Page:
Commit thy ways and goings

Representative Text

I. Commit thy Ways and Goings,
And All that grieves thy Soul,
To him, whose wisest Doings
Rule all without Controul:
He makes the Times and Seasons
Revolve from Year to Year,
And knows Ways, Means, and Reasons,
When Help shall best appear.

II. Unto the Lord turn wholly,
For he will never fail
To rescue thee from Folly,
If thou dost but bewail
Thy stiff-neck'd Self-Reliance;
Shake off that Yoke of Hell,
Which ever bids Defiance
To him that governs well.

III. Trust also in him ever,
Without reluctant Will:
His Promises will never
Once come behind thy Zeal.
His Goodness knows no Measure,
His Love and Care no End,
For such as wait with Pleasure
Till he Salvation send.

IV. And he shall surely lighten
The Sorrows on thy heart,
And with his Glory brighten
Thy darken'd inward Part.
When Thou his great Salvation
With wond'ring Eyes shalt see,
Thou'lt say, without Cessation,
He loves and cares for Thee.

V. Bring to to pass, O Blessed
Above what Words can tell:
And see us all released
From Sin and Death and Hell.
Direct us, O most Holy,
In the blest heav'nly Way,
That leads through this dark Valley
To everlasting Day.

Source: Psalmodia Germanica: or, The German Psalmody: translated from the high Dutch together with their proper tunes and thorough bass (2nd ed., corr. and enl.) #63

Author: Paul Gerhardt

Paul Gerhardt (b. Gräfenheinichen, Saxony, Germany, 1607; d. Lubben, Germany, 1676), famous author of Lutheran evangelical hymns, studied theology and hymnody at the University of Wittenberg and then was a tutor in Berlin, where he became friends with Johann Crüger. He served the Lutheran parish of Mittenwalde near Berlin (1651-1657) and the great St. Nicholas' Church in Berlin (1657-1666). Friederich William, the Calvinist elector, had issued an edict that forbade the various Protestant groups to fight each other. Although Gerhardt did not want strife between the churches, he refused to comply with the edict because he thought it opposed the Lutheran "Formula of Concord," which con­demned some Calvinist doctrines. Consequently, he was r… Go to person page >

Translator: Johann Christian Jacobi

Jacobi, John Christian, a native of Germany, was born in 1670, and appointed Keeper of the Royal German Chapel, St. James's Palace, London, about 1708. He held that post for 42 years, and died Dec. 14, 1750. He was buried in the Church of St. Paul's, Covent Garden. His publications included :— (1) A Collection of Divine Hymns, Translated from the High Dutch. Together with their Proper Tunes and Thorough Bass. London: Printed and Sold by J. Young, in St. Paul’s Churchyard; . . . 1720. This edition contains 15 hymns. Two years later this collection, with a few changes in the text and much enlarged, was republished as (2) Psalmodia Germanica; or a Specimen of Divine Hymns. Translated from the High Dutch. Together with their Proper Tunes… Go to person page >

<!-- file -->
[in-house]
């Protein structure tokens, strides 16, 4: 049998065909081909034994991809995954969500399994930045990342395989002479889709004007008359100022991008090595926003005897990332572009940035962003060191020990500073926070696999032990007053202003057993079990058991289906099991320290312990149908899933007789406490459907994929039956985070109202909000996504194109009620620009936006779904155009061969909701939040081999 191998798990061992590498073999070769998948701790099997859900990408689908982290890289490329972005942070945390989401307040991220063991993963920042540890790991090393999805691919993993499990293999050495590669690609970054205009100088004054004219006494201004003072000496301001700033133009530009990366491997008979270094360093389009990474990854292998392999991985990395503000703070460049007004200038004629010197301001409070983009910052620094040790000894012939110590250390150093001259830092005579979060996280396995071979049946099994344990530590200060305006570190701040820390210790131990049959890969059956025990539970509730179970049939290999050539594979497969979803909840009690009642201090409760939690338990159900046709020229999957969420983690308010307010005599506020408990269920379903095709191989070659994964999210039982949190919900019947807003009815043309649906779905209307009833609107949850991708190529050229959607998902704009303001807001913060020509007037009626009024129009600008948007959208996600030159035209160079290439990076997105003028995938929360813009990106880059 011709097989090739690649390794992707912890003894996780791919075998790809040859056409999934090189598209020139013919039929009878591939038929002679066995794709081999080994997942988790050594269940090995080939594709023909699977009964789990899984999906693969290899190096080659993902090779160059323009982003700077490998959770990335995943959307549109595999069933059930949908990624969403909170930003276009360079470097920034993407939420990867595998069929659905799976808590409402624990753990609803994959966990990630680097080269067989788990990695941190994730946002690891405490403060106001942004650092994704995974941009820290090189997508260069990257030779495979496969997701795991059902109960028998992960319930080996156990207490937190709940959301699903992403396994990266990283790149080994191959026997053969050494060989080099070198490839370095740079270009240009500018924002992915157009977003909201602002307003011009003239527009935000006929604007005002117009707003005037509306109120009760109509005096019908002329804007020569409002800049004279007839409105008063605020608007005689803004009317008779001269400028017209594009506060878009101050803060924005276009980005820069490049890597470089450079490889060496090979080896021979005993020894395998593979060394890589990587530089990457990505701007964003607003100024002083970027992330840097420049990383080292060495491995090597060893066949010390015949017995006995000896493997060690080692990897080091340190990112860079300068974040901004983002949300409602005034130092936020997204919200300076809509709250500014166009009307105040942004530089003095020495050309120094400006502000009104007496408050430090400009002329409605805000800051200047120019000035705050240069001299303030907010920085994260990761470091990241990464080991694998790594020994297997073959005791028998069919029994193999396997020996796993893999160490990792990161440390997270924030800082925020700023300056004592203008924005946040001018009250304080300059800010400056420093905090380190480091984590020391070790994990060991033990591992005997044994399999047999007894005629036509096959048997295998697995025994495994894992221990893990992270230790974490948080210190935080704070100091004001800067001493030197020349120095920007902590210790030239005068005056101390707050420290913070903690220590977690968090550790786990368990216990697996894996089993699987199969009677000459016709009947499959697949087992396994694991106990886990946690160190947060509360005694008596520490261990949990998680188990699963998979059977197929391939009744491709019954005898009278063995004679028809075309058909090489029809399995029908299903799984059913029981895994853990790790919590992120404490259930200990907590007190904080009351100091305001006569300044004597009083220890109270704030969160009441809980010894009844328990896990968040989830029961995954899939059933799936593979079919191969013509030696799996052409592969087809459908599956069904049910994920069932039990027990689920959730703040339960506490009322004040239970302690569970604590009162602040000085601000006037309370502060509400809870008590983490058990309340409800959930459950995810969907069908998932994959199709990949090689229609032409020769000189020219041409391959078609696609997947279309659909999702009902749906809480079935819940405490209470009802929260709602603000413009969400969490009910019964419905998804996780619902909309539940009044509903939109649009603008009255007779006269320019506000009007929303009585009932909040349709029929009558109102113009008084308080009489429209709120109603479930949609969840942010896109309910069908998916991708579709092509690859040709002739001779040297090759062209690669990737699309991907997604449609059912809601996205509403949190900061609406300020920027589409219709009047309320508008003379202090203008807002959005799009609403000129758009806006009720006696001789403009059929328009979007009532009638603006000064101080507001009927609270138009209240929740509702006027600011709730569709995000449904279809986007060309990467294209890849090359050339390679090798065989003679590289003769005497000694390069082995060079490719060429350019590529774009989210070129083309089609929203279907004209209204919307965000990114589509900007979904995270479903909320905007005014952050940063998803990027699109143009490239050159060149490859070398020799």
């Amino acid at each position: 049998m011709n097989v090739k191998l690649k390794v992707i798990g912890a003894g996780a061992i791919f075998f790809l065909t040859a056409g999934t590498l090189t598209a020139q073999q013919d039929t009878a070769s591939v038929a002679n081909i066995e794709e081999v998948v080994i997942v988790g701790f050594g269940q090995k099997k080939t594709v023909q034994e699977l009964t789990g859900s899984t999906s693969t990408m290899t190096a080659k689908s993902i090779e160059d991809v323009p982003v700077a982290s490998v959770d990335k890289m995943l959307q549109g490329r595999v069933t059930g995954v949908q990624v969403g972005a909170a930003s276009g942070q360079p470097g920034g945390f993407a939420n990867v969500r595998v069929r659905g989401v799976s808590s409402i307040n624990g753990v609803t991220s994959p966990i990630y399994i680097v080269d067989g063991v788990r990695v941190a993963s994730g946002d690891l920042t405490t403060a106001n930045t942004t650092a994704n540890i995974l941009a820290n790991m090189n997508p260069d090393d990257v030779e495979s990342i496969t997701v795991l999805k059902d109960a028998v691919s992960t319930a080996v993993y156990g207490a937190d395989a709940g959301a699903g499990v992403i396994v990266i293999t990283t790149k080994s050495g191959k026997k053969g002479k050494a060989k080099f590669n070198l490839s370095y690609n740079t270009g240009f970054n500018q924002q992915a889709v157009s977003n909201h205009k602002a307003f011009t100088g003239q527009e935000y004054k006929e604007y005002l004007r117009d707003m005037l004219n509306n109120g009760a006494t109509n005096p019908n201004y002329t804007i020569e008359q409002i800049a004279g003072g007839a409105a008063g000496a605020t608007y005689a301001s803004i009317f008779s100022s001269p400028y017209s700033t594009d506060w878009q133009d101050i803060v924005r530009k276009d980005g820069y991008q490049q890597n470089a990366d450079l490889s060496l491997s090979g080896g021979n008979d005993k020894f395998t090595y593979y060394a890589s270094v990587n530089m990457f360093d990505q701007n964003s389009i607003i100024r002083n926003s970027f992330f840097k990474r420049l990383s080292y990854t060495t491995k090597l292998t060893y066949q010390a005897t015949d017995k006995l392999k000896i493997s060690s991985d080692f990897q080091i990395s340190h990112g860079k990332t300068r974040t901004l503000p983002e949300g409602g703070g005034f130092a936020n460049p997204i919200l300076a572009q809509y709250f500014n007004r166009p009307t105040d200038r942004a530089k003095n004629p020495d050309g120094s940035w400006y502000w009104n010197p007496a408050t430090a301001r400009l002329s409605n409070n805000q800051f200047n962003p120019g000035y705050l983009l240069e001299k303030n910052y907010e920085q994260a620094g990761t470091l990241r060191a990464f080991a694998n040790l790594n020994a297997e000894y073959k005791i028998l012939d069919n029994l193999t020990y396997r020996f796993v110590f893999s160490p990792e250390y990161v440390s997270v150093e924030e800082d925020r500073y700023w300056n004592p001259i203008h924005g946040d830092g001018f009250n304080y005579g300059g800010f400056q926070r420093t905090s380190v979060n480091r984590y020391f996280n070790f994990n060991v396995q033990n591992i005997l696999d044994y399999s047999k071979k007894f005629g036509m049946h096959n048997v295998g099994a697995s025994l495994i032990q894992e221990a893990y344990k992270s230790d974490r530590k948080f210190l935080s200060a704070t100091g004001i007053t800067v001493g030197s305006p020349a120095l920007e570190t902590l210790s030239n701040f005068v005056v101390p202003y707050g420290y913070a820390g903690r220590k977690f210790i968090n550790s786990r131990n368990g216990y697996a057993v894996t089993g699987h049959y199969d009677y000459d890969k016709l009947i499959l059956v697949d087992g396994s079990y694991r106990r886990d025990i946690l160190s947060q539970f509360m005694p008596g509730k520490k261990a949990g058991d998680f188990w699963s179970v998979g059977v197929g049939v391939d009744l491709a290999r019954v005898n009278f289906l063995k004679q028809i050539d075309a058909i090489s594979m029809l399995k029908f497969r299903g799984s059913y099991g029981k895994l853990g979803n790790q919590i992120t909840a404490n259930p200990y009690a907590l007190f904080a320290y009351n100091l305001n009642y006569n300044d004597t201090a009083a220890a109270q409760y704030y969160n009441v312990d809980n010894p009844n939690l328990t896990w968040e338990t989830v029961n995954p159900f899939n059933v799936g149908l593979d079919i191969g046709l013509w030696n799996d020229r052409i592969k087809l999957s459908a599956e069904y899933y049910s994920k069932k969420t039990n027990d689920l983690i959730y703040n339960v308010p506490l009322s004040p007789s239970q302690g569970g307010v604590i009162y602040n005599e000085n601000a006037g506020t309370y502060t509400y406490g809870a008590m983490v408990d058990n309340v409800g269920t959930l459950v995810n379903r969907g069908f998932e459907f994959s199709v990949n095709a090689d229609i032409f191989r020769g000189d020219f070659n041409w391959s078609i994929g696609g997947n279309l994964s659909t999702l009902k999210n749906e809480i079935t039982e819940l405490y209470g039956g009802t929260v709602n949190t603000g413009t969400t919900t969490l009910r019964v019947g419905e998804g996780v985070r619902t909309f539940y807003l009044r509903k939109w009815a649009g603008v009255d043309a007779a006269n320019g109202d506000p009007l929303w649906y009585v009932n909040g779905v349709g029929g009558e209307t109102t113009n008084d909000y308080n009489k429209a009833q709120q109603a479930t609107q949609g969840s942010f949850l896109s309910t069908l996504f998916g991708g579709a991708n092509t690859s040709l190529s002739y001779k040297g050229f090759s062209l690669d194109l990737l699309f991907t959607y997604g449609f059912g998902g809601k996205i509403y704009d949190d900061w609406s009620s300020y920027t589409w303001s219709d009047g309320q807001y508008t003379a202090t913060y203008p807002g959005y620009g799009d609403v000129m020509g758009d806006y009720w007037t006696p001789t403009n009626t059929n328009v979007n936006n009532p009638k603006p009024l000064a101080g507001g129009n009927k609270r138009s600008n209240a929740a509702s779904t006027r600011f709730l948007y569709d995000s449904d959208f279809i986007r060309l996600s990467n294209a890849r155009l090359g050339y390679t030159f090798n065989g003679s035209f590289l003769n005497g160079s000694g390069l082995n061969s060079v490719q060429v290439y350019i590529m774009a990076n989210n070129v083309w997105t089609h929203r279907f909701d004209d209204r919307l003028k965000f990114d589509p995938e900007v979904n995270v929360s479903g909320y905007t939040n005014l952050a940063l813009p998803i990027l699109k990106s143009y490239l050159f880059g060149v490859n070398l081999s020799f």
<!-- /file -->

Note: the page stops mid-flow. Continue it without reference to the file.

Text Information

First Line: Commit thy ways and goings
German Title: Befeihl du deine Wege
Author: Paul Gerhardt
Translator: Johann Christian Jacobi
Language: English
Copyright: Public Domain


Befiehl du deine Wege. P. Gerhardt. [Trust in God.] This hymn, which Lauxmann in Koch, viii. 392, calls "The most comforting of all the hymns that have resounded on Paulus Gerhardt's golden lyre, sweeter to many souls than honey and the honey-comb," appeared as No. 333 in the Frankfurt edition, 1656, of Crüger's Praxis pietatis melica. Thence in Wackernagel's edition of his Geistliche Lieder, No. 66, and Bachmann's edition, No. 72, in 12 stanzas of 8 lines, and included as No. 620 in the Unverfälschter Liedersegen, 1851. It is an acrostic on Luther's version of Ps. xxxvii. 5, "Befiehl dem Herren deine Wege und hoffe auf ihn, er wirds wohl machen," formed by the initial words of the stanzas, those in Wackernagel’s edition being printed in blacker type. This acrostic form has been preserved by Jacobi and Stallybrass.
Translation not in common use:—
(1) "Commit thy Ways and Goings," by J. C. Jacobi, 1720, p. 15 (1722, p. 38, 1732, p. 03).

-- Excerpt from John Julian, Dictionary of Hymnology (1907)



The tune HERZLICH TUT MICH VERLANGEN has been associated with Gerhardt's text ["O Haupt voll Blut und Wunden"] since they were first published together in 1656. The tune's first association with a sacred text was its attachment in 1913 [sic: should read 1613] to Christoph Knoll's funeral text "Herzl…

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Instances (1 - 2 of 2)
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A Hymn and Prayer-Book #64

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Psalmodia Germanica #63

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